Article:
• Ryan Thorson This isn’t a ban on voter IDs; it was a thorough evaluation of the bill, as enacted, that found it to be intended to disenfranchise voters whose demographic typically does not vote for Republicans. It’s that simple. If you want to implement a voter ID law, adopt the ameliorations that make it fair. That’s what this judge was saying. Again, go read the opinion.

      Nevermind that this was a solution looking for a problem. The kind of voter fraud this kind of bill would address, and about which so many of you guys seem to harbor dark fantasies, simply does not happen in any meaningful way. There were 2 (TWO!) convictions of voter fraud addressable by this bill over the course of the 11 years leading up to its passage. That’s over 20 million votes cast, and 2 (!!!) were found to have been cast illegally. Prove it’s a problem before you try to solve it.

    • So, if student ID was allowed, perhaps a few more IDs that state could recognize, then you’d presumably support voter ID, correct?

    • I think it would at least be less brazenly, yeah. I still believe it a) doesn’t solve an actual problem that we have and b) places a burden on the franchise that’s unjustified (see a) but, yeah, I’d have the conversation then.

  • Screw the federal court. Nullification!

    • Nullification doesn’t work, we need a convention of the States to amend the Constitution.

    • COS is fraught with perils as well as nullification. Legal, peaceful secession is out best shot. It doesn’t have the same issues as the other two because it cuts Washington out of the picture.
      https://texianpartisan.com/convention-states-salvation-constitution-last-nail-coffin/

    • You have no idea what you are talking about Texas partisan. The south tried secession, didn’t work out too well. The only solution is to reinvigorate the Constitution and restore liberty. A COS is the only way to achieve that.

    • Pat John Speaking of having no idea, did you bother to read the article sent by Texian Partisan? If you had, you’d realize that any COS will have reps from states that don’t especially care about the COTUS, or were you planning on locking them out?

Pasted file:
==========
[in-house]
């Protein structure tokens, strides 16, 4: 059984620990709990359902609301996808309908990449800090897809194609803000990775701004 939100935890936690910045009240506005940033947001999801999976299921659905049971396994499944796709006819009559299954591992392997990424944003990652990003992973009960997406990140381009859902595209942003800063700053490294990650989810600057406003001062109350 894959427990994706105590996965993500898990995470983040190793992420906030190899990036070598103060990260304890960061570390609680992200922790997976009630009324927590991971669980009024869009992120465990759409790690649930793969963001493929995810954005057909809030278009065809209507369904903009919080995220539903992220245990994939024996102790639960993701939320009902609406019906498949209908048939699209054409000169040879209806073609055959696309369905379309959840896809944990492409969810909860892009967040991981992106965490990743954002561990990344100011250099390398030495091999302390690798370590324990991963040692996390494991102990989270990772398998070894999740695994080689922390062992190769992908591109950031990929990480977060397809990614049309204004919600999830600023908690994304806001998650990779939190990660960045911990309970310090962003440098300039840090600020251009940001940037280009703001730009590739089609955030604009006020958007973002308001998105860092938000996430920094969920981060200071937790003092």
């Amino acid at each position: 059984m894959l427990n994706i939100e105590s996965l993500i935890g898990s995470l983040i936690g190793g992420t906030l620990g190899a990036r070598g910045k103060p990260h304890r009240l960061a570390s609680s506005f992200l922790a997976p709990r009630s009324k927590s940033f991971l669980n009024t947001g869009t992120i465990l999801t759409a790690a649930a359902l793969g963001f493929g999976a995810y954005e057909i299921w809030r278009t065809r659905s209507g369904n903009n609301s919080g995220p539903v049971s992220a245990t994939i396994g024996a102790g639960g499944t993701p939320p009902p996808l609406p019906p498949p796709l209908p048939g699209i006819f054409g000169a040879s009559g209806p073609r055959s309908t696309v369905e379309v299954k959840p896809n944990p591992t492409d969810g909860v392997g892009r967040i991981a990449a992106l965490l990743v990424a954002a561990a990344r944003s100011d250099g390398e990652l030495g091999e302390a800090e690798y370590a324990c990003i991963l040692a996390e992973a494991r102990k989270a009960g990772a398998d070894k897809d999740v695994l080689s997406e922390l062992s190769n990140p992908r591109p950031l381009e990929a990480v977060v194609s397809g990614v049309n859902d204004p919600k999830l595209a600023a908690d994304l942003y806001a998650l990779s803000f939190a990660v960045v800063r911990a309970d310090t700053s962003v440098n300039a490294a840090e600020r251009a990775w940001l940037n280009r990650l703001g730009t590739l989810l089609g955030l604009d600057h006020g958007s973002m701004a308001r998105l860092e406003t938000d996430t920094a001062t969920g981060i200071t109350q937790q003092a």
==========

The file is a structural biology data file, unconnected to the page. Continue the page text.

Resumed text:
• Why yes I did Ryan, and it was rubbish. State reps are much more responsive to their constituents than US Congressmen and Senators. That is how the Constitution is set up, to limit the power of the federal government and leave it to the states and individuals to promote liberty. Secession is just stupid

    • Ryan, I suggest you and the Texan partisan study up on the COS and educate yourself about why the founders included it in Article V of the Constitution. They saw this day coming.

    • Look, everyone’s welcome to engage in free debate, but let’s leave out the insults. I think we can agree on the problem if not the solution.

    • What good does it do to agree on the problem but not the solution. History is an amazing teacher. Politics is a rough sport because it involves people’s passions. If you are too sensitive for that maybe you should write about the Kardashians or something.

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  • Time for the bloody Feds to get out of our business!

  • If sanctuary cities can reject law and Feds.. so should Texas!! REJECT these court rulings!! Keep voter ID.

  • Time for a national voter ID mandate

  • “The real reason Judge Ramos struck down voter ID is that she believes her political side benefits from illegal votes;”